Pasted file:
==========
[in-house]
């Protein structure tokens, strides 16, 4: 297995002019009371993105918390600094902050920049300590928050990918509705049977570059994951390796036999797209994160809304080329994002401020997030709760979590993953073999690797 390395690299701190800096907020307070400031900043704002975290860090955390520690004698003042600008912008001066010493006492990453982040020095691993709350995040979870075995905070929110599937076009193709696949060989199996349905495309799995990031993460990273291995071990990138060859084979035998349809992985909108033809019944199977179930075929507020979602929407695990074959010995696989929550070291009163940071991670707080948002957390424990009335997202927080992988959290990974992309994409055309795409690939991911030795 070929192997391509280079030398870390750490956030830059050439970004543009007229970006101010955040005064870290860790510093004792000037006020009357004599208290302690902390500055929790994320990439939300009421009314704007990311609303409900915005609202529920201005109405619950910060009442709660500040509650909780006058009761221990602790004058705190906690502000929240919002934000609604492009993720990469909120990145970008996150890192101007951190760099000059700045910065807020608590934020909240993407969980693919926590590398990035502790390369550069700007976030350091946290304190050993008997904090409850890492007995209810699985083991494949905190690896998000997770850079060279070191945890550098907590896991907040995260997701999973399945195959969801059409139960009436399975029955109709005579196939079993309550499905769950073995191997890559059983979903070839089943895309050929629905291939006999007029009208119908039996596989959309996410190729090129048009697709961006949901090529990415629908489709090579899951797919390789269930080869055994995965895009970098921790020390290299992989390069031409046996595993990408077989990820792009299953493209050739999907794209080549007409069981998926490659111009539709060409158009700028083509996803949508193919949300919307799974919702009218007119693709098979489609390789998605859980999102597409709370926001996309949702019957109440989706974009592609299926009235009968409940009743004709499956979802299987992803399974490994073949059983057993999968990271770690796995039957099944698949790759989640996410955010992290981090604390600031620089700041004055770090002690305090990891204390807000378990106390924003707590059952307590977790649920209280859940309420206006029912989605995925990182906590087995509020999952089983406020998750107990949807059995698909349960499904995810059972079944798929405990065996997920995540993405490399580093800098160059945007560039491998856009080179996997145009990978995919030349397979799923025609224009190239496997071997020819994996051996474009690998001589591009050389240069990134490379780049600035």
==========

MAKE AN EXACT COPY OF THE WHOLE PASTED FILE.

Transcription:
[in-house]
């Protein structure tokens, strides 16, 4: 297995002019009371993105918390600094902050920049300590928050990918509705049977570059994951390796036999797209994160809304080329994002401020997030709760979590993953073999690797 390395690299701190800096907020307070400031900043704002975290860090955390520690004698003042600008912008001066010493006492990453982040020095691993709350995040979870075995905070929110599937076009193709696949060989199996349905495309799995990031993460990273291995071990990138060859084979035998349809992985909108033809019944199977179930075929507020979602929407695990074959010995696989929550070291009163940071991670707080948002957390424990009335997202927080992988959290990974992309994409055309795409690939991911030795 070929192997391509280079030398870390750490956030830059050439970004543009007229970006101010955040005064870290860790510093004792000037006020009357004599208290302690902390500055929790994320990439939300009421009314704007990311609303409900915005609202529920201005109405619950910060009442709660500040509650909780006058009761221990602790004058705190906690502000929240919002934000609604492009993720990469909120990145970008996150890192101007951190760099000059700045910065807020608590934020909240993407969980693919926590590398990035502790390369550069700007976030350091946290304190050993008997904090409850890492007995209810699985083991494949905190690896998000997770850079060279070191945890550098907590896991907040995260997701999973399945195959969801059409139960009436399975029955109709005579196939079993309550499905769950073995191997890559059983979903070839089943895309050929629905291939006999007029009208119908039996596989959309996410190729090129048009697709961006949901090529990415629908489709090579899951797919390789269930080869055994995965895009970098921790020390290299992989390069031409046996595993990408077989990820792009299953493209050739999907794209080549007409069981998926490659111009539709060409158009700028083509996803949508193919949300919307799974919702009218007119693709098979489609390789998605859980999102597409709370926001996309949702019957109440989706974009592609299926009235009968409940009743004709499956979802299987992803399974490994073949059983057993999968990271770690796995039957099944698949790759989640996410955010992290981090604390600031620089700041004055770090002690305090990891204390807000378990106390924003707590059952307590977790649920209280859940309420206006029912989605995925990182906590087995509020999952089983406020998750107990949807059995698909349960499904995810059972079944798929405990065996997920995540993405490399580093800098160059945007560039491998856009080179996997145009990978995919030349397979799923025609224009190239496997071997020819994996051996474009690998001589591009050389240069990134490379780049600035």